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Launch: Turning and turning by Judith February (16 August)

South Africans often are deeply polarised in our perspectives of the present and the past. Our ‘ways of seeing’ are fraught with division, and we fail to understand the complexities when we do not see what lies beneath the surface.

There is no denying that the Jacob Zuma presidency took a significant toll on South Africa, exacerbating tensions and exposing the deep fractures that already exist in our society along the lines of race, class and even ethnicity. The Zuma years were marked by cases of corruption and state capture, unprecedented in their brazenness, and increased social protests – many of which were accompanied by violence – aggressive public discourse, lack of respect for reason and an often disturbing resistance to meaningful engagement.

Importantly, those years also placed enormous pressure on our democratic institutions, many of which still bear the scars, and challenged the sovereignty of the Constitution itself.

As an analyst and governance specialist at the Institute for Democracy in South Africa (IDASA) for twelve years, February has had a unique perch. Turning and turning is a snapshot of her IDASA years and the issues tackled, which included work on the arms deal and its corrosive impact on democratic institutions, IDASA’s party-funding campaign, which February helped lead, as well as work on accountability and transparency.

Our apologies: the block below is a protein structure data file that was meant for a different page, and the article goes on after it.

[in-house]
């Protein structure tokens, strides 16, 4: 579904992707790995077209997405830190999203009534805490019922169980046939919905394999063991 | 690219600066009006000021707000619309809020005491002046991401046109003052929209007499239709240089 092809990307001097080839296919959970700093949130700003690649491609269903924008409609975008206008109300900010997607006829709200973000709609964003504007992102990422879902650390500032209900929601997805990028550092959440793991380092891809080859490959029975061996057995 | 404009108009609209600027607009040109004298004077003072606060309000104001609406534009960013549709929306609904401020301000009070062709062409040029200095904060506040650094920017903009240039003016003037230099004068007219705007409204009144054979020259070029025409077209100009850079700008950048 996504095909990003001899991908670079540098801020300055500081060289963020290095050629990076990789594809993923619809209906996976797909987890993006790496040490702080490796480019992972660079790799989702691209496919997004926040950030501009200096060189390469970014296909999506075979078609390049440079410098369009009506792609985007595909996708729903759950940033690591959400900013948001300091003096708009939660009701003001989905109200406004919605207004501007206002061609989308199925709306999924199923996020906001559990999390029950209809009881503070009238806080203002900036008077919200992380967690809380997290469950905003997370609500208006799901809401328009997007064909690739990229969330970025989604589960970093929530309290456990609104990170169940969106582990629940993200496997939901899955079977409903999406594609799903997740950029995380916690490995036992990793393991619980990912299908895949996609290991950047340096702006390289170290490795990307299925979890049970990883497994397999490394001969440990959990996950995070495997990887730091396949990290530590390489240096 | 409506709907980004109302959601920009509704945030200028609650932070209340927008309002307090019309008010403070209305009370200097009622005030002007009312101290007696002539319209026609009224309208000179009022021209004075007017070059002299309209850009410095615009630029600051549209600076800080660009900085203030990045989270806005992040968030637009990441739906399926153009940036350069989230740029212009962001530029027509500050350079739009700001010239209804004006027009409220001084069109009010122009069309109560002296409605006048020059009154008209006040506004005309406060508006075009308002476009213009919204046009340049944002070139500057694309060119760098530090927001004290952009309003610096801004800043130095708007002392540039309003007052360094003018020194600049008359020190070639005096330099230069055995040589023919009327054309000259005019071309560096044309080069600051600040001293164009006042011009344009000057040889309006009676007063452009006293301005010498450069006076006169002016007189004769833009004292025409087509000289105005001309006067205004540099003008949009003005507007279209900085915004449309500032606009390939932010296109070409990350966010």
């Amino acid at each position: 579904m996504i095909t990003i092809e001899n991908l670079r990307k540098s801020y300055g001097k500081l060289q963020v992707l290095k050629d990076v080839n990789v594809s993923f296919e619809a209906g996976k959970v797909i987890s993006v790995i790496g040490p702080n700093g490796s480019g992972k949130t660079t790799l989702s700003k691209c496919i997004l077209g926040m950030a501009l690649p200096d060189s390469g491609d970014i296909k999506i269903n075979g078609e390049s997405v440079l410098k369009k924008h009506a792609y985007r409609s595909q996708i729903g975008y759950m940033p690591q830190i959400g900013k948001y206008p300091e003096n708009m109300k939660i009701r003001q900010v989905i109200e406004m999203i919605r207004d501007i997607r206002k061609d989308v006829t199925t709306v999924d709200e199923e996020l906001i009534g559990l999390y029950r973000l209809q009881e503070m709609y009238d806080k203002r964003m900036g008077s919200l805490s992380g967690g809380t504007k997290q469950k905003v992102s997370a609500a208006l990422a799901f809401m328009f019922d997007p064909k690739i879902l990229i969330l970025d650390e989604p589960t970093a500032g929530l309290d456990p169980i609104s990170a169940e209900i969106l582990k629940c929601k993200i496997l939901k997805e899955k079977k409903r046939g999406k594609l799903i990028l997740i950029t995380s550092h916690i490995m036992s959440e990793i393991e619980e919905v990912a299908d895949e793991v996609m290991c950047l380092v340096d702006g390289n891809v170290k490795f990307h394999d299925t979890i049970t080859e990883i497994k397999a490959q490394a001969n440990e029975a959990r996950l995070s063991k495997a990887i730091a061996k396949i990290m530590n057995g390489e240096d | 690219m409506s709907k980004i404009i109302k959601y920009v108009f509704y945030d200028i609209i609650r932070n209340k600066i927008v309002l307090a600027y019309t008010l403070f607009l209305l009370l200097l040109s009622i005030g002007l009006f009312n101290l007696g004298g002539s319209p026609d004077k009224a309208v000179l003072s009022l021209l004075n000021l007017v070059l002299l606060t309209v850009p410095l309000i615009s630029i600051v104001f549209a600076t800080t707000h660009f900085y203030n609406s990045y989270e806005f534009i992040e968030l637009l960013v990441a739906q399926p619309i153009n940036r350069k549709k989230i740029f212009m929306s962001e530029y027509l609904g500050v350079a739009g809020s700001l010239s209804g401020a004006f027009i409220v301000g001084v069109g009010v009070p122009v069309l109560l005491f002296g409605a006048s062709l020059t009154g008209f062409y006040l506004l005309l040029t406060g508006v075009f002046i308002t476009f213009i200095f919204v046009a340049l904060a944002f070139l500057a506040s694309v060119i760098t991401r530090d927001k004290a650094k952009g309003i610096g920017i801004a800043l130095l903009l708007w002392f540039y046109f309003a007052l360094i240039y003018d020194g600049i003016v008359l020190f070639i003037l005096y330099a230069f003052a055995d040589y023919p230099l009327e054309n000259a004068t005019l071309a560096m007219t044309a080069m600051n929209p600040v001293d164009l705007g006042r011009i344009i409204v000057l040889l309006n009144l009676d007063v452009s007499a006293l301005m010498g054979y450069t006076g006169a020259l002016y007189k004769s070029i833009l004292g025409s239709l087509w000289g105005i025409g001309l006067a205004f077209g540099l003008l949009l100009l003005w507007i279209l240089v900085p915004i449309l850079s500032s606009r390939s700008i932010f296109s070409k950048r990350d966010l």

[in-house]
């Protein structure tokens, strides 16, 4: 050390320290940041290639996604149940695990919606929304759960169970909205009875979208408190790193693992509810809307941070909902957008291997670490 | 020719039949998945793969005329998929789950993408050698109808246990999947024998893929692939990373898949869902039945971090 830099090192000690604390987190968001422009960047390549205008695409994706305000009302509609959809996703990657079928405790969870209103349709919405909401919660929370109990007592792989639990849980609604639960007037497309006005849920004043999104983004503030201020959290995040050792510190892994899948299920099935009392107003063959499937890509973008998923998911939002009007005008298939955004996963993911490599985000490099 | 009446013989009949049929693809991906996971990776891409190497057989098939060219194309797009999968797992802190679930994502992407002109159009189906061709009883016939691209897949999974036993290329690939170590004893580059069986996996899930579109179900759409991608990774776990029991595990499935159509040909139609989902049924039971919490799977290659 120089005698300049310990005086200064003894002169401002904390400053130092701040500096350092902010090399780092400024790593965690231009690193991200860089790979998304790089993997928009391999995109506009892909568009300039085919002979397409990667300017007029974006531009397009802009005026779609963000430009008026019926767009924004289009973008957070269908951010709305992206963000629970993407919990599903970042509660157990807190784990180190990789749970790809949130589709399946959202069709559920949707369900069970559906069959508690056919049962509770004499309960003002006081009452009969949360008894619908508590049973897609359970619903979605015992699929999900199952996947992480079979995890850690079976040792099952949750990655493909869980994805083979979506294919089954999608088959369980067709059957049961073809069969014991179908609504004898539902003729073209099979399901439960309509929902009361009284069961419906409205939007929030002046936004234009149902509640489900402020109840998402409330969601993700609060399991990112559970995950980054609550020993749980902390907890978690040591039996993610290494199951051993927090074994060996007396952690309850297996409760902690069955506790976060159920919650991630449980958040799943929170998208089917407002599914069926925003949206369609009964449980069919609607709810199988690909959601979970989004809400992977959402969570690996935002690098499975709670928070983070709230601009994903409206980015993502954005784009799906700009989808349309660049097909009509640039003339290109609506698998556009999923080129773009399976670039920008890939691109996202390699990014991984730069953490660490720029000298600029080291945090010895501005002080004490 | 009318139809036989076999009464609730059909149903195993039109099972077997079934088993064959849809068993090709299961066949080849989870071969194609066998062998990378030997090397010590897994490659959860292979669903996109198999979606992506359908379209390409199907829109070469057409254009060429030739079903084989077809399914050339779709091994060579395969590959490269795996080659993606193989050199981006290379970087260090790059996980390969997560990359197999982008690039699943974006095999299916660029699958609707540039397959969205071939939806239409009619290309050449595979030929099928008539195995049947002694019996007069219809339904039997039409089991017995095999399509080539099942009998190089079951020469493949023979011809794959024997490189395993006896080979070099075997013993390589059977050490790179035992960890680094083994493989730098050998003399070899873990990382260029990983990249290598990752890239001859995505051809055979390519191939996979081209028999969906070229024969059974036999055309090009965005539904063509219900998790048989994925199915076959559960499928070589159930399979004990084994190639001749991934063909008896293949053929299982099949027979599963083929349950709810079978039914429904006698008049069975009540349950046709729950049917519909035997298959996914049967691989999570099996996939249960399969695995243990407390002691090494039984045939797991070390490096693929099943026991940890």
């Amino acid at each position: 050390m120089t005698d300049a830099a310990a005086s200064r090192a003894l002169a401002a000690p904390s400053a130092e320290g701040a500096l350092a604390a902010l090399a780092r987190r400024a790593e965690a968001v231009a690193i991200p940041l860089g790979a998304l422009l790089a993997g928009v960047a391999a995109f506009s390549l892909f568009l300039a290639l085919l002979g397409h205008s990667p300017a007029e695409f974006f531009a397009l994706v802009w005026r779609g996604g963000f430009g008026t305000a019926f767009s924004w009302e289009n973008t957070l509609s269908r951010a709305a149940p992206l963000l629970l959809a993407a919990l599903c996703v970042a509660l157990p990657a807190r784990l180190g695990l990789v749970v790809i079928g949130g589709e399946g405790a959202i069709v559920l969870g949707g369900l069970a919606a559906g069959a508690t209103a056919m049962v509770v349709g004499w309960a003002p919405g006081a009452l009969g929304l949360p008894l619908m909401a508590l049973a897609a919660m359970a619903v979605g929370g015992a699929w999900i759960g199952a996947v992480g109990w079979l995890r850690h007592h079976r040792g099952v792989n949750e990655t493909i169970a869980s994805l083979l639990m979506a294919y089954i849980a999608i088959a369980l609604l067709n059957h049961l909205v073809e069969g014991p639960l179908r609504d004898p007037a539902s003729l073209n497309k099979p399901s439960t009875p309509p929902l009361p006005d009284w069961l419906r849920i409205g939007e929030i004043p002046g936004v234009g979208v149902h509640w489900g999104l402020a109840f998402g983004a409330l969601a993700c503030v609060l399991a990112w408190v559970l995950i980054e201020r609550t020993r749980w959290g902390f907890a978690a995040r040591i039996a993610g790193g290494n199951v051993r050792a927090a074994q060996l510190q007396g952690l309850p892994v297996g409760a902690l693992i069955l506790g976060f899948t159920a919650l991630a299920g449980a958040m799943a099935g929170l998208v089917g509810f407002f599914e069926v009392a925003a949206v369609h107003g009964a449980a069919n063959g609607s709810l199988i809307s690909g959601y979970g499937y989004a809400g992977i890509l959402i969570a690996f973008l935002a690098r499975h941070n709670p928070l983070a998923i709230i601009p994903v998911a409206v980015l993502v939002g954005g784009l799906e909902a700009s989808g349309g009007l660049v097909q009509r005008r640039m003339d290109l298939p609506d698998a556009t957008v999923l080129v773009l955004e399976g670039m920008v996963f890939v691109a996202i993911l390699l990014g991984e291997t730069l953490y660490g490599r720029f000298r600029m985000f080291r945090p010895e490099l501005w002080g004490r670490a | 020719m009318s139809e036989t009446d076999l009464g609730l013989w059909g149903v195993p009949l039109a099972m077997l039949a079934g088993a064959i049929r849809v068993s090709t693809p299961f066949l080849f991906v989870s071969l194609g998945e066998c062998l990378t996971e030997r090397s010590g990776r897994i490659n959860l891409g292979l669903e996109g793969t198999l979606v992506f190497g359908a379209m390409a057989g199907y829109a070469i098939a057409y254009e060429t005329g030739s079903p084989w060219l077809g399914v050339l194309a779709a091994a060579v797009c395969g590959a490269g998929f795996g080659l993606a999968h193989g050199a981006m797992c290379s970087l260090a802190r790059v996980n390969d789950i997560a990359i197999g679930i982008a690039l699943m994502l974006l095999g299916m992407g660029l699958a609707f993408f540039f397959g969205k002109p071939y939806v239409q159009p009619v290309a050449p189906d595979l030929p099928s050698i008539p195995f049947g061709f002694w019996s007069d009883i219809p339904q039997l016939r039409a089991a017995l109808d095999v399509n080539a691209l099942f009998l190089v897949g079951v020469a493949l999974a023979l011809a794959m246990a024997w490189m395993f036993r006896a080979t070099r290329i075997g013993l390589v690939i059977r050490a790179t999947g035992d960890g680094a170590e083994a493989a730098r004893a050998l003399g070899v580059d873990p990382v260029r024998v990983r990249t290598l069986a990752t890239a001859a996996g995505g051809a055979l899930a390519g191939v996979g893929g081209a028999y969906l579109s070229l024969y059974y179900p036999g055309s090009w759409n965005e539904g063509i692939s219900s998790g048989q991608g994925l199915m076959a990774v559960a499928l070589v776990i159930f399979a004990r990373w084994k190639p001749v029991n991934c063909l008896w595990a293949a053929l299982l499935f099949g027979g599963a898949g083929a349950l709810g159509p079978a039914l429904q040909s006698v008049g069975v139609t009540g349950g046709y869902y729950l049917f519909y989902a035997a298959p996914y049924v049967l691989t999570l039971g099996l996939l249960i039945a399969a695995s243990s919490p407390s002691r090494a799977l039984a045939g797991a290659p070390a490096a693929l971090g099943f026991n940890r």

Combining analytical insight with personal observations and experience, February highlights the complex process of building a strong democratic society, and the difficulties of living in a constitutional democracy marked by soaring levels of inequality. There is a need to reflect on and learn from the country’s democratic journey if citizens are to shape our democracy effectively and to fulfill the promise of the Constitution for all South Africans.